Father George William Rutler Homilies
2020-07-26 - 17th Sunday in Ordinary Time

2020-07-26 - 17th Sunday in Ordinary Time

July 26, 2020

26 July 2020

The Seventeenth Sunday in Ordinary Time


Matthew 13:44-52 + Homily


16 Minutes 35 Seconds


Link to the Readings:



(New American Bible, Revised Edition)


From the parish bulletin of Sunday 26 July 2020:


   As a psychosis, “self-mutilation syndrome” is rooted in self-loathing and obsessive-compulsive behavior. Whole cultures can be afflicted with a similar compulsion to injure themselves.

Nowadays it is called a “cancel culture.” To topple statues and burn churches is a metaphor for self-loathing rather than reason. 

   In their modern aesthetic recklessness, nations begin to disdain what Matthew Arnold called “the best which has been thought and said.” Even people who do not read much still can see much, and they can see that destruction of great buildings is the grammar of self-mutilation. There was a sigh of relief when the French government announced that the cathedral of Paris would be restored exactly as it had been. But you need only look at some recent architectural horrors, like the Centre Pompidou, to appreciate that the preservation of Notre Dame was a close call. Consider the 1925 Plan Voisin of Le Corbusier for replacing central Paris with buildings that looked like refrigerators, to see the fabric of a society without a soul. 

   The burning of the cathedral of Nantes was reported with practically no mention of the winter of 1793-1794, when over 14,000 Catholic counterrevolutionaries were slaughtered in that region. Jean-Baptiste Carrier, the sadistic officer of the Revolution, mocked his own name by drowning more than four thousand priests, nuns, mothers and infants in boats designed for what he called “Revolutionary Baptisms.” At the same time, another Jean-Baptiste, Gobel, was made Archbishop of Paris in place of Antoine de Juigné, provided he “take the knee” to the Revolution. All atheistic revolutionaries kill their fomenters: Just as the architect of the Terror, Robespierre, was guillotined by his Terror, so were Carrier and Gobel. In a kind of cultural doppelganger today, writers for our most “liberal” periodicals are being fired for not being pure enough for the anarchists who have made their moral impurity into a religion.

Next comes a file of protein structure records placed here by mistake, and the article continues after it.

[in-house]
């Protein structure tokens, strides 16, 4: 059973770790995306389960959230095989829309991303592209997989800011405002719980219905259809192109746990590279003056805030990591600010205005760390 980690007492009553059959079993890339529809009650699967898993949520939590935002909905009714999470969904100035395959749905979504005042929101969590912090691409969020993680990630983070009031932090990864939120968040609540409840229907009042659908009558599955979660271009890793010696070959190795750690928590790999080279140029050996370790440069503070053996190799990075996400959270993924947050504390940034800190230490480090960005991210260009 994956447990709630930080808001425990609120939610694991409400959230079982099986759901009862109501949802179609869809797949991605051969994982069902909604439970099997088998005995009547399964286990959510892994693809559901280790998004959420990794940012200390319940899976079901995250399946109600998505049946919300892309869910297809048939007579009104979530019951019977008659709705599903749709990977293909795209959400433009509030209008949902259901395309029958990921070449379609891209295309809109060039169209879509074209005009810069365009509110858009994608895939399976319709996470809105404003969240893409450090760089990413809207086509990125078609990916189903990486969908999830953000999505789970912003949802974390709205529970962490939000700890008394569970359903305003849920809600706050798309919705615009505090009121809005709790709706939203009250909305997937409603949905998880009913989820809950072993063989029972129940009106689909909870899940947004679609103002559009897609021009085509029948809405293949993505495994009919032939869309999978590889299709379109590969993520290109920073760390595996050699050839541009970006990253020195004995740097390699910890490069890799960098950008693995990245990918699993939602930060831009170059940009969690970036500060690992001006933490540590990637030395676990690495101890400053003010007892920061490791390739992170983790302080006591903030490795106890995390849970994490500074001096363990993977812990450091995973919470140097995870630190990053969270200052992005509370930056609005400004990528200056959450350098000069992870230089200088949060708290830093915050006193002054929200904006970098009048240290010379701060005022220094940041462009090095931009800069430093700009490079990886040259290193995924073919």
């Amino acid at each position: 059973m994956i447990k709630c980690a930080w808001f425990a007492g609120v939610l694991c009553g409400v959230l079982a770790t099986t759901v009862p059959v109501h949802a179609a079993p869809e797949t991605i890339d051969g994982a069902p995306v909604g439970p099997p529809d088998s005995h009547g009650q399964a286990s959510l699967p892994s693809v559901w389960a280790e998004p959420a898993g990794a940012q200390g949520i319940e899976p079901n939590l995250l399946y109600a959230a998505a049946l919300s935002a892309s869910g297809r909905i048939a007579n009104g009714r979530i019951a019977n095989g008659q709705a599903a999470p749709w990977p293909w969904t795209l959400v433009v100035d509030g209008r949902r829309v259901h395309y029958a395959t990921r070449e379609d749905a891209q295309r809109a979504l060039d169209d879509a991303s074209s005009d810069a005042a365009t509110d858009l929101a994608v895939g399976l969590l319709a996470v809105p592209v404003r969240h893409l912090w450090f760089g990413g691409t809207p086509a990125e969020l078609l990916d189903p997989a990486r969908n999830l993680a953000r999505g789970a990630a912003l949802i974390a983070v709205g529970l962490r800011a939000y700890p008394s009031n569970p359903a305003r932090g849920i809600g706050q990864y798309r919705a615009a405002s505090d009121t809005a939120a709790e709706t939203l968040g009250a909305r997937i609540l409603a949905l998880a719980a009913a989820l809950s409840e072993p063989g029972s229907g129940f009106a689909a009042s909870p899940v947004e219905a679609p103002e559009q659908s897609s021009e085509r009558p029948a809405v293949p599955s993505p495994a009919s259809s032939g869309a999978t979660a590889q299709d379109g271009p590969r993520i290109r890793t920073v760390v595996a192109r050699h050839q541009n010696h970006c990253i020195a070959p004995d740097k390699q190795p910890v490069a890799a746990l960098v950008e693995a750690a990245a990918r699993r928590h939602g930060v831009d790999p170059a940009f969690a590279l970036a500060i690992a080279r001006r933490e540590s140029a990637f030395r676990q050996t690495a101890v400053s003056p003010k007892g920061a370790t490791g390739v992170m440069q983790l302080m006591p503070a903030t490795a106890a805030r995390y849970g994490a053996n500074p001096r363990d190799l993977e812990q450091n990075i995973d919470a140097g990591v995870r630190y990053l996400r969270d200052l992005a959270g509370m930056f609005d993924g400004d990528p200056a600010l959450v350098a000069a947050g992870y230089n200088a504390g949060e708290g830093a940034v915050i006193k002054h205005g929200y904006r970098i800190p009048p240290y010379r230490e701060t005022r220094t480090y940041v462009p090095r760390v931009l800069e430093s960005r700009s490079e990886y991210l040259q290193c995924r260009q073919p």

Since the late 1960s, disciples of Le Corbusier among the liturgical “wreckovaters” denuded churches as arrogantly as the cults of theanthropy in the French Revolution. Convents subscribing to ephemeral “renewal” have now become nursing homes for women who once thought that labyrinths could be stairways to Heaven. 

   We are now in a spiritual combat as monumental as World II. In 1944, when the Nazis demanded that the Americans surrender during the Battle of the Bulge, Brigadier General Anthony McAuliffe replied, “Nuts!” The vernacularism was unfamiliar to the Germans, and so another message was sent: "Du kannst zum Teufel gehen."—You can go to the Devil. 

   No victory is secured by kneeling to the Enemy. Those who do, will be the next in line for the guillotine. The Holy Church has the best translation for “Nuts” when proclaimed in defiance of the Anti-Christ: “I believe in God, the Father Almighty…” 



2020-07-19 - 16th Sunday in Ordinary Time

2020-07-19 - 16th Sunday in Ordinary Time

July 19, 2020

19 July 2020

The Sixteenth Sunday in Ordinary Time

Matthew 13:24-43 + Homily

 19 Minutes 59  Seconds

Link to the Readings:


(New American Bible, Revised Edition)

From the parish bulletin of Sunday 19 July 2020:

  It may not be long before “Ladies and Gentlemen” ceases to start a speech, as the result of blurring the distinction between man and gentleman, and woman and lady. We may not hear at banquets, “Gentlemen, charge your glasses,” or understand the Victorian-era ballad: “My mother was a lady like yours, you will allow.”